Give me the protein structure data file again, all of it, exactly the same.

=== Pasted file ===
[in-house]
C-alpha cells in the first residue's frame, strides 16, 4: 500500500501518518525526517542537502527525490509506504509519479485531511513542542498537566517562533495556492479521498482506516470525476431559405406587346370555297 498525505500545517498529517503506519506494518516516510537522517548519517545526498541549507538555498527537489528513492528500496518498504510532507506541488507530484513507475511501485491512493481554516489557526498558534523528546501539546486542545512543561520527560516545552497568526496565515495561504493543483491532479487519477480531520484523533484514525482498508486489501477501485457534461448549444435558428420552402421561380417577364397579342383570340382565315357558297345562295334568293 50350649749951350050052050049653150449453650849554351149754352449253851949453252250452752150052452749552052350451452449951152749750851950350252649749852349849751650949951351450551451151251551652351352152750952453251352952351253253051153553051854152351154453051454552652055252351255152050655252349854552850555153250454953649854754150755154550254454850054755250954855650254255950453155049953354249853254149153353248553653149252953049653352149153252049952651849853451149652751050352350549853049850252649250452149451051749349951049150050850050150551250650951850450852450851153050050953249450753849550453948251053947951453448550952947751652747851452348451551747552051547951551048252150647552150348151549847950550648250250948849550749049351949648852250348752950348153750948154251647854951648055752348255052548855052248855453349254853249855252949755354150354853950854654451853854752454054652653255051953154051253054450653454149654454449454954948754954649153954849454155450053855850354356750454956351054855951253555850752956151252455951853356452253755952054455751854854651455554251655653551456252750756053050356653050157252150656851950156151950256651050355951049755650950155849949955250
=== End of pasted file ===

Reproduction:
[in-house]
C-alpha cells in the first residue's frame, strides 16, 4: 500500500501518518525526517542537502527525490509506504509519479485531511513542542498537566517562533495556492479521498482506516470525476431559405406587346370555297 498525505500545517498529517503506519506494518516516510537522517548519517545526498541549507538555498527537489528513492528500496518498504510532507506541488507530484513507475511501485491512493481554516489557526498558534523528546501539546486542545512543561520527560516545552497568526496565515495561504493543483491532479487519477480531520484523533484514525482498508486489501477501485457534461448549444435558428420552402421561380417577364397579342383570340382565315357558297345562295334568293 50350649749951350050052050049653150449453650849554351149754352449253851949453252250452752150052452749552052350451452449951152749750851950350252649749852349849751650949951351450551451151251551652351352152750952453251352952351253253051153553051854152351154453051454552652055252351255152050655252349854552850555153250454953649854754150755154550254454850054755250954855650254255950453155049953354249853254149153353248553653149252953049653352149153252049952651849853451149652751050352350549853049850252649250452149451051749349951049150050850050150551250650951850450852450851153050050953249450753849550453948251053947951453448550952947751652747851452348451551747552051547951551048252150647552150348151549847950550648250250948849550749049351949648852250348752950348153750948154251647854951648055752348255052548855052248855453349254853249855252949755354150354853950854654451853854752454054652653255051953154051253054450653454149654454449454954948754954649153954849454155450053855850354356750454956351054855951253555850752956151252455951853356452253755952054455751854854651455554251655653551456252750756053050356653050157252150656851950156151950256651050355951049755650950155849949955250